WASHINGTON — The unemployment rate fell to 8.9 percent — a nearly two-year low after the government added 192,000 jobs last month. Federal government hiring was flat.
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Video below showing the Black unemployment issues in East St. Louis, Illinois
African-American unemployment dipped to 15.3, while black teen unemployment declined sharply to 38.4 percent, but remains the highest of any group.
Private employers added 222,000 jobs last month, the most since April. That shows that companies are feeling more confident in the economy and about their own financial prospects. And it bolstered hopes that businesses will shift into a more aggressively hiring mode and boost the economic recovery.
The unemployment rate is now at the lowest point since April 2009. It has been falling for three months, down from 9.8 percent in November, marking the sharpest three-month decline since 1983.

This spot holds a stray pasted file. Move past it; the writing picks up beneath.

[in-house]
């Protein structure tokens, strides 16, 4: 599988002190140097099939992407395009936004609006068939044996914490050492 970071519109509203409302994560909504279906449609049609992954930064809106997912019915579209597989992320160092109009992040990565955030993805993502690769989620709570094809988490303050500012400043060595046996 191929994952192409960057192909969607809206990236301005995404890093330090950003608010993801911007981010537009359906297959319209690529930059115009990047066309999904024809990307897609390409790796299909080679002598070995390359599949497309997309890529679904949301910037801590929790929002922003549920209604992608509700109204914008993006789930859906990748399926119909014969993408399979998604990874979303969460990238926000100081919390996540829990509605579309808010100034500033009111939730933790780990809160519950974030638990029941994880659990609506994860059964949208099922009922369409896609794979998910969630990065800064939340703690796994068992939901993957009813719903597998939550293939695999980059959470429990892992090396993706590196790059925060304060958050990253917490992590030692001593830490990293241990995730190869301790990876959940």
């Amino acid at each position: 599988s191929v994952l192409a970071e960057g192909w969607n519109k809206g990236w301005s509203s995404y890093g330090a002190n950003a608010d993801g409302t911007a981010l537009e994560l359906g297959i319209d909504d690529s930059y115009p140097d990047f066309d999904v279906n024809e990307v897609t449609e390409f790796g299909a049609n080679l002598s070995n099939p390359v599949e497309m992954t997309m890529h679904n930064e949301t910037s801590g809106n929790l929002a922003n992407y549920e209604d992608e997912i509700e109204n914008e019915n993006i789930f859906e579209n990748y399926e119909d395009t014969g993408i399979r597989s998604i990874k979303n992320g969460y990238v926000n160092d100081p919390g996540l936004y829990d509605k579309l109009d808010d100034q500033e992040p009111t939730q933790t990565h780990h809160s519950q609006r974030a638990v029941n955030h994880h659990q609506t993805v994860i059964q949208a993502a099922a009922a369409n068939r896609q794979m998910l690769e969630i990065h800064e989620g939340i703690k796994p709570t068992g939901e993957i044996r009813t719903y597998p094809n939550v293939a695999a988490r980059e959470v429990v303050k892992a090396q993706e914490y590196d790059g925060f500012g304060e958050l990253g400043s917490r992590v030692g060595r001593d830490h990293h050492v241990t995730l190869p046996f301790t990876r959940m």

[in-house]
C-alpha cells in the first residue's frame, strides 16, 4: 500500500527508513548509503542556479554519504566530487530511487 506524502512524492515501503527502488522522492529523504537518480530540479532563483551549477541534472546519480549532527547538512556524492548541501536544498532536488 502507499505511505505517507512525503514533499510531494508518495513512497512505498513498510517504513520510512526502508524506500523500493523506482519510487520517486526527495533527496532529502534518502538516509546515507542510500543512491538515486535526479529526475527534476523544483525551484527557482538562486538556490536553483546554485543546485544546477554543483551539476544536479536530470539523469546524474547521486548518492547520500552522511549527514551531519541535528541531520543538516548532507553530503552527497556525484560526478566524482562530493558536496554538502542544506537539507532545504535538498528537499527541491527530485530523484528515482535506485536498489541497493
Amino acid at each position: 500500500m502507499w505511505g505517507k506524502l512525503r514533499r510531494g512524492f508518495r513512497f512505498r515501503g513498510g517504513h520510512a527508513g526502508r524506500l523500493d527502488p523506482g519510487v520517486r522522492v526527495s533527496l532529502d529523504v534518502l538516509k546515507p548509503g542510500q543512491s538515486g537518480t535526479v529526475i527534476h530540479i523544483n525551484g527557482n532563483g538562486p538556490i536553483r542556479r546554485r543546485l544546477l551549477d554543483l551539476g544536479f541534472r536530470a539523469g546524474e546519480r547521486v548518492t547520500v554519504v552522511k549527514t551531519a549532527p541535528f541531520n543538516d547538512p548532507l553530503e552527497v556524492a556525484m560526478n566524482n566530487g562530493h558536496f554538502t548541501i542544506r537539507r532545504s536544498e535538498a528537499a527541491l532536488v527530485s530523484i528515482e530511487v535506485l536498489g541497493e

The number of unemployed people dipped to 13.7 million, still almost double since before the recession.
When factoring in the number of part-time workers who would rather be working full time and those who have given up looking for work, the percentage of “underemployed” people dropped to 15.9 percent in February. That’s the lowest in nearly two years.
The positive news on the hiring front comes as the larger economy is gaining momentum.
Americans shoppers are spending more. U.S. exporters are selling more abroad. Manufacturing is growing at the fastest pace in nearly seven years. And the service sector, which employs about 90 percent of the work force, is expanding at the fastest clip in more than five years.